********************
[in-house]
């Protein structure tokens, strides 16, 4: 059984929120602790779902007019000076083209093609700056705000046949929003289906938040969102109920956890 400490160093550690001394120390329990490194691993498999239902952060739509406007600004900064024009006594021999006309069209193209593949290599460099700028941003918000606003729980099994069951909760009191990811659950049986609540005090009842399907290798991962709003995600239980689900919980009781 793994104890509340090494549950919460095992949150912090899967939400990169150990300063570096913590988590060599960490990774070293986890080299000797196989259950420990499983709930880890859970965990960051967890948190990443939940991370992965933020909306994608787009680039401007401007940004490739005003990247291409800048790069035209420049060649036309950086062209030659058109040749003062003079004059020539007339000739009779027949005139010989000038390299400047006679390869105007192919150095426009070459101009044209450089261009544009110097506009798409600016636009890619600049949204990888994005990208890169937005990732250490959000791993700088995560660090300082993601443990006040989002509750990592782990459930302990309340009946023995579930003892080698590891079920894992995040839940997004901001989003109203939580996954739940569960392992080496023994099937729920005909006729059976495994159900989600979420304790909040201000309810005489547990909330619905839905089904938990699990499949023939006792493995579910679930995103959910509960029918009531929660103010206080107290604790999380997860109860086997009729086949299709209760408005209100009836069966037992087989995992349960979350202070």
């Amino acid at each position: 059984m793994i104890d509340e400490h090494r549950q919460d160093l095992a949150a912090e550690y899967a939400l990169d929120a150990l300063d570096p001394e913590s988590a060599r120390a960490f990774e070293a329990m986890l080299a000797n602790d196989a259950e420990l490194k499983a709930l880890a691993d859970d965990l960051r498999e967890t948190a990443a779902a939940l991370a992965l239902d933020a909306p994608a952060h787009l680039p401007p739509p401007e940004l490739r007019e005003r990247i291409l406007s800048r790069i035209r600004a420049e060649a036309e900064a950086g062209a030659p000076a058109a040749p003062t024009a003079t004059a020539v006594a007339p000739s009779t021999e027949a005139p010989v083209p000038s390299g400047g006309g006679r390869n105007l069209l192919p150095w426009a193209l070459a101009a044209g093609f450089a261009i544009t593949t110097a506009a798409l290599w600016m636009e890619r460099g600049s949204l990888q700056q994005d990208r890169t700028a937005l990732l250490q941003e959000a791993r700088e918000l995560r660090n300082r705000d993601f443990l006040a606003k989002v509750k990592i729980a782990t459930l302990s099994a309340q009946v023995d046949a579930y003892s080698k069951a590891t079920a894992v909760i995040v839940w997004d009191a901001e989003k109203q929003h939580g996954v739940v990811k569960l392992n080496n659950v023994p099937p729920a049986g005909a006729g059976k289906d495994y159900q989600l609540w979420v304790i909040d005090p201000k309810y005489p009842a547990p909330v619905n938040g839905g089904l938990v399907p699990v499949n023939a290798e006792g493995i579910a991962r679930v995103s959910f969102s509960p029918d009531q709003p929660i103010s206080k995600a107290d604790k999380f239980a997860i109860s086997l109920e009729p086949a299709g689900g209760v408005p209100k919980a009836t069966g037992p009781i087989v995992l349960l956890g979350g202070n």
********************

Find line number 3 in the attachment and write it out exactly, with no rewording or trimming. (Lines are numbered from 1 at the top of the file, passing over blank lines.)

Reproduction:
């Amino acid at each position: 059984m793994i104890d509340e400490h090494r549950q919460d160093l095992a949150a912090e550690y899967a939400l990169d929120a150990l300063d570096p001394e913590s988590a060599r120390a960490f990774e070293a329990m986890l080299a000797n602790d196989a259950e420990l490194k499983a709930l880890a691993d859970d965990l960051r498999e967890t948190a990443a779902a939940l991370a992965l239902d933020a909306p994608a952060h787009l680039p401007p739509p401007e940004l490739r007019e005003r990247i291409l406007s800048r790069i035209r600004a420049e060649a036309e900064a950086g062209a030659p000076a058109a040749p003062t024009a003079t004059a020539v006594a007339p000739s009779t021999e027949a005139p010989v083209p000038s390299g400047g006309g006679r390869n105007l069209l192919p150095w426009a193209l070459a101009a044209g093609f450089a261009i544009t593949t110097a506009a798409l290599w600016m636009e890619r460099g600049s949204l990888q700056q994005d990208r890169t700028a937005l990732l250490q941003e959000a791993r700088e918000l995560r660090n300082r705000d993601f443990l006040a606003k989002v509750k990592i729980a782990t459930l302990s099994a309340q009946v023995d046949a579930y003892s080698k069951a590891t079920a894992v909760i995040v839940w997004d009191a901001e989003k109203q929003h939580g996954v739940v990811k569960l392992n080496n659950v023994p099937p729920a049986g005909a006729g059976k289906d495994y159900q989600l609540w979420v304790i909040d005090p201000k309810y005489p009842a547990p909330v619905n938040g839905g089904l938990v399907p699990v499949n023939a290798e006792g493995i579910a991962r679930v995103s959910f969102s509960p029918d009531q709003p929660i103010s206080k995600a107290d604790k999380f239980a997860i109860s086997l109920e009729p086949a299709g689900g209760v408005p209100k919980a009836t069966g037992p009781i087989v995992l349960l956890g979350g202070n």